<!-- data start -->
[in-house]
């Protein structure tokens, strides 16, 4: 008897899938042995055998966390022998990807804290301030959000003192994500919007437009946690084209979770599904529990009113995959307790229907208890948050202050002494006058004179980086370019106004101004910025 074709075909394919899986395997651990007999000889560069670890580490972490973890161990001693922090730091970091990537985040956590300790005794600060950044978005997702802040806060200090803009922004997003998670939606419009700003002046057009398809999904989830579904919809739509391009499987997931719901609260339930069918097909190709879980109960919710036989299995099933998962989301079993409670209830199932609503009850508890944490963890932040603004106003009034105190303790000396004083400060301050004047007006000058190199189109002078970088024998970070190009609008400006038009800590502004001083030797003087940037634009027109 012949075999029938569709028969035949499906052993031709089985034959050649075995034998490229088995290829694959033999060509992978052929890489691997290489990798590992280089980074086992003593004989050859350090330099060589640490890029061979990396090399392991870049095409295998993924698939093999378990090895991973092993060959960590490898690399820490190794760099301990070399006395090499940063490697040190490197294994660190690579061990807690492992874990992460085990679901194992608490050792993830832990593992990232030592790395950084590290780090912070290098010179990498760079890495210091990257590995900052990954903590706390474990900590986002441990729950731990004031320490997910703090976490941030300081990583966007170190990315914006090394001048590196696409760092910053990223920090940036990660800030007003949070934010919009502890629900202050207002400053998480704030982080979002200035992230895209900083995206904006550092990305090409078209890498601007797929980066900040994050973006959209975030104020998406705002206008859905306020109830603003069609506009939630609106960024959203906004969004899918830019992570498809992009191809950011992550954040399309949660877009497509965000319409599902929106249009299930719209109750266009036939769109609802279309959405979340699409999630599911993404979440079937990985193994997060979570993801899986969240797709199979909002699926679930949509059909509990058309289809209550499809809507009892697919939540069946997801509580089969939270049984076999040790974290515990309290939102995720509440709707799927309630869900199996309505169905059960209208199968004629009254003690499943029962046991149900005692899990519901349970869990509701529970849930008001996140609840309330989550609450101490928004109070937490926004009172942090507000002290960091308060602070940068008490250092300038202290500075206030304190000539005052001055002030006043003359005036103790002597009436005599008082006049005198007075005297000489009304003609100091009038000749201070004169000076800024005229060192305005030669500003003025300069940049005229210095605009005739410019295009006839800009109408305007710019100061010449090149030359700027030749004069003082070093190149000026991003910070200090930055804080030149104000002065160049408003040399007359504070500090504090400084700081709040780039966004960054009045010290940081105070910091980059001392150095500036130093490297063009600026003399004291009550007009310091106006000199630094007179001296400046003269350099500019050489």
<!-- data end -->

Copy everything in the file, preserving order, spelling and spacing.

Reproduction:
[in-house]
């Protein structure tokens, strides 16, 4: 008897899938042995055998966390022998990807804290301030959000003192994500919007437009946690084209979770599904529990009113995959307790229907208890948050202050002494006058004179980086370019106004101004910025 074709075909394919899986395997651990007999000889560069670890580490972490973890161990001693922090730091970091990537985040956590300790005794600060950044978005997702802040806060200090803009922004997003998670939606419009700003002046057009398809999904989830579904919809739509391009499987997931719901609260339930069918097909190709879980109960919710036989299995099933998962989301079993409670209830199932609503009850508890944490963890932040603004106003009034105190303790000396004083400060301050004047007006000058190199189109002078970088024998970070190009609008400006038009800590502004001083030797003087940037634009027109 012949075999029938569709028969035949499906052993031709089985034959050649075995034998490229088995290829694959033999060509992978052929890489691997290489990798590992280089980074086992003593004989050859350090330099060589640490890029061979990396090399392991870049095409295998993924698939093999378990090895991973092993060959960590490898690399820490190794760099301990070399006395090499940063490697040190490197294994660190690579061990807690492992874990992460085990679901194992608490050792993830832990593992990232030592790395950084590290780090912070290098010179990498760079890495210091990257590995900052990954903590706390474990900590986002441990729950731990004031320490997910703090976490941030300081990583966007170190990315914006090394001048590196696409760092910053990223920090940036990660800030007003949070934010919009502890629900202050207002400053998480704030982080979002200035992230895209900083995206904006550092990305090409078209890498601007797929980066900040994050973006959209975030104020998406705002206008859905306020109830603003069609506009939630609106960024959203906004969004899918830019992570498809992009191809950011992550954040399309949660877009497509965000319409599902929106249009299930719209109750266009036939769109609802279309959405979340699409999630599911993404979440079937990985193994997060979570993801899986969240797709199979909002699926679930949509059909509990058309289809209550499809809507009892697919939540069946997801509580089969939270049984076999040790974290515990309290939102995720509440709707799927309630869900199996309505169905059960209208199968004629009254003690499943029962046991149900005692899990519901349970869990509701529970849930008001996140609840309330989550609450101490928004109070937490926004009172942090507000002290960091308060602070940068008490250092300038202290500075206030304190000539005052001055002030006043003359005036103790002597009436005599008082006049005198007075005297000489009304003609100091009038000749201070004169000076800024005229060192305005030669500003003025300069940049005229210095605009005739410019295009006839800009109408305007710019100061010449090149030359700027030749004069003082070093190149000026991003910070200090930055804080030149104000002065160049408003040399007359504070500090504090400084700081709040780039966004960054009045010290940081105070910091980059001392150095500036130093490297063009600026003399004291009550007009310091106006000199630094007179001296400046003269350099500019050489």